Lego Interactive

From the Audiovisual Identity Database, the motion graphics museum


LEGO Media International (Traded as Lego Interactive, and formerly Lego Media and Lego Software) was the video game and entertainment division of The Lego Group, founded in 1996. The company was formed to expand the Lego brand outside of the brick-building toy and into software and video games.

The company published their own titles until December 2001, when the company announced that they would begin to co-publish titles through Electronic Arts. Following many financial issues and unprofitability that almost led to The Lego Group going under, Lego shut down Lego Interactive in 2004 while splitting the entertainment division off as a separate division of their parent company a year prior as Create TV & Film Limited.

Following Lego's exit from the video game industry, the company's staff eventually formed Giant Interactive Entertainment to continue producing Lego games for other companies, which later became part of TT Games. TT would soon be purchased by Warner Bros. Interactive Entertainment in December 2007 and currently hold a semi-exclusive contract to produce Lego video games in the action-adventure genre. Lego themselves continue to publish app games and some casual video games on their own, while 2K holds the rights to produce Sports titles.

1st Logo (September 26, 1997-October 20, 2003)

Visuals: On a black background, many red, white, black, and yellow 1x1 Lego bricks fall to the ground and group together. The block details fade away, forming the Lego logo (the one you see on the company's toys).

  • Lego Media: When the Lego logo finishes forming, it slowly moves to the top left corner, and "media" (in white) with a yellow M-shaped brick below it, zooms in.
  • Lego Software: The logo is re-animated with a smoother framerate, and the removal of the Lego trademark on the bricks. When the Lego logo is complete, it moves to the left, and "SOFT WARE" (in pale blue, stacked on top of each other) runs into the Lego logo, and wobbles for a bit. Then a scanner-like line goes through "SOFT WARE" (giving it a subtle white glow), and then a Lego Minifigure head (with its right eye being red), surrounded by three multicolored electrons, appears through the "O" and winks. The copyright details fade in below after that.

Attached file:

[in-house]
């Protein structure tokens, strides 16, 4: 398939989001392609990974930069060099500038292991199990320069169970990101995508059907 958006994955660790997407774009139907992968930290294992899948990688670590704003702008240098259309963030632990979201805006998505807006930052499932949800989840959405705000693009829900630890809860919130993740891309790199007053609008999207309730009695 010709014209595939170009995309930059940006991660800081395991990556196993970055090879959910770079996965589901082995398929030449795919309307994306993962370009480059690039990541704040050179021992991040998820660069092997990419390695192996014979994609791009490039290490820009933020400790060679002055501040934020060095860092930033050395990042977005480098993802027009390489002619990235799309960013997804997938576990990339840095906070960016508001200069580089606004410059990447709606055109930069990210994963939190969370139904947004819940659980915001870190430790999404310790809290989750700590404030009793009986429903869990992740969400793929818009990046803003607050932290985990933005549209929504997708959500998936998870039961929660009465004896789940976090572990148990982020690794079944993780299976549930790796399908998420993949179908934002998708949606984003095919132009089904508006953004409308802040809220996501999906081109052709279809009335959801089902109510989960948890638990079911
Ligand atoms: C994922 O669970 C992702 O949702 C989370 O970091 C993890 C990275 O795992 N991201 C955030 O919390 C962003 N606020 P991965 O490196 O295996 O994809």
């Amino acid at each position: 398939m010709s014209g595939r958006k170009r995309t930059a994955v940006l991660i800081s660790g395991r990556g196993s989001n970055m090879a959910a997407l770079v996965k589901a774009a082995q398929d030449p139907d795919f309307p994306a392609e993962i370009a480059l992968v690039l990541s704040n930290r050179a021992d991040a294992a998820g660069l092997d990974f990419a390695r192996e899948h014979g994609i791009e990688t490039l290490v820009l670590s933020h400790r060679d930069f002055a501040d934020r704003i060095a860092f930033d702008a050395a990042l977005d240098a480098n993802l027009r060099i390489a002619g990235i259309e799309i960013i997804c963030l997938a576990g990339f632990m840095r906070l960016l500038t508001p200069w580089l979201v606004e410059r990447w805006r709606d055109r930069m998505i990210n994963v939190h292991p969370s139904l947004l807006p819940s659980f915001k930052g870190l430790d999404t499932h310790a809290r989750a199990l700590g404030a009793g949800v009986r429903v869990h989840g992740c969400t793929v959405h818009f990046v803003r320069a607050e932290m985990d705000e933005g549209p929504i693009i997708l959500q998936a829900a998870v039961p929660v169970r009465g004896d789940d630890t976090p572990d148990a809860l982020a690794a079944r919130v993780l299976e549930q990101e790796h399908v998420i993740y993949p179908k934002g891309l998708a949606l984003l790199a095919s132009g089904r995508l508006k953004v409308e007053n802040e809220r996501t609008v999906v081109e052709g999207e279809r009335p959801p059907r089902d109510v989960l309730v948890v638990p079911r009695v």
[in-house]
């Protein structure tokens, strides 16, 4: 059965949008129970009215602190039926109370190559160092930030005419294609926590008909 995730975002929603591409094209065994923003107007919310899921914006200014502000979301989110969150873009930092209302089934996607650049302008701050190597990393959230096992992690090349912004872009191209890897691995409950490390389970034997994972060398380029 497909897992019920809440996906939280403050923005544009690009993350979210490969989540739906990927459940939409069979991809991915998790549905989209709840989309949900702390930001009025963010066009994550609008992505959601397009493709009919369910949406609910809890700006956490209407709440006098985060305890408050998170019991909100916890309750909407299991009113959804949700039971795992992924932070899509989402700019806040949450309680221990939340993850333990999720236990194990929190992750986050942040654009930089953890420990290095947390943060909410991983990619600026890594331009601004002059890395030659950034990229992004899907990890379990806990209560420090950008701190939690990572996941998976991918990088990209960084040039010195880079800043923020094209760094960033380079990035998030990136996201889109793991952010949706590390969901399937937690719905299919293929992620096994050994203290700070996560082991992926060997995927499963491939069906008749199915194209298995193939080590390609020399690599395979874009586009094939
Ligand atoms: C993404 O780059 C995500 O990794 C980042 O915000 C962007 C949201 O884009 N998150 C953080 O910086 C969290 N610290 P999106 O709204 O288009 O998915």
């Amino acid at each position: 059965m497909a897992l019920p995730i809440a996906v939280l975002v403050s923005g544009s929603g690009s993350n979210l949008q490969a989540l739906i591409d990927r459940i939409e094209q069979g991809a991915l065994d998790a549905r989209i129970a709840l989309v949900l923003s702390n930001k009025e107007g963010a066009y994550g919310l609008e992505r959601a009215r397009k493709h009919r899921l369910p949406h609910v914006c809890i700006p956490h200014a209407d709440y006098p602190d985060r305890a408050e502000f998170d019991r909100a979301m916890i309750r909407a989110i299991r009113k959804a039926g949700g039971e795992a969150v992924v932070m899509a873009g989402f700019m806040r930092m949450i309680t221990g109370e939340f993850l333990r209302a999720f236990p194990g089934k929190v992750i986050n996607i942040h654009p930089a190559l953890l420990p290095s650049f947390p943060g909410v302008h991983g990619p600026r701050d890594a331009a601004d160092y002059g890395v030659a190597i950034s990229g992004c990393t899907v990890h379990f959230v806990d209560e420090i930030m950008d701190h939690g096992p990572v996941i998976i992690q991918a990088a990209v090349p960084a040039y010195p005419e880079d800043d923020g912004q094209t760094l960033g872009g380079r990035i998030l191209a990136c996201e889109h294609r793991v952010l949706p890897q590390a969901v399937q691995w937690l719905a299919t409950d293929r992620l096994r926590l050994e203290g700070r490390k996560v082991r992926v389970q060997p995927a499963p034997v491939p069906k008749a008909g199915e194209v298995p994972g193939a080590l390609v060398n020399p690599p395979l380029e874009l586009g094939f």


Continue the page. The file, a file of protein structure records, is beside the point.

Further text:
• Normal:
    • On Lego Island, the blocks form the 1972 Lego logo (designed by Rolf Lagersson), which is the same as the one used since 1998 but with some subtle differences in the "LEGO" text in the logo (namely, the text isn't as tall and proportioned consistently, and there's a yellow outline in the "O" due to the wider aperture). The framerate is also much lower (due to the limitations of CD-ROMs at the time).
    • On the Lego Technic 8482 CyberMaster CD-ROM, the logo is much slower, to the point where the music is already done once the animation finished. Once that happens, a satellite orbits past the logo, and the screen zooms out to see the logo is being displayed on a screen attached to a spaceship.
  • Media:
    • On some games, "media" zooms in much faster and bounces back.
    • On Lego Friends (not to be confused with the later Lego line of the same name), the entire logo is sped up.
    • On the PC version of Lego Rock Raiders, the previous variant is used, but after the logo finishes a copyright stamp fades below. On the PlayStation version of the same game, the copyright remains for the entire duration of the logo and is in a different font.
    • The Nintendo 64 version of Lego Racers simply has the completed Lego logo fade in, and ends with the same copyright stamp on the Rock Raiders variant.
    • On Lego Alpha Team, the first variant plays, and when it ends, a different copyright stamp appears.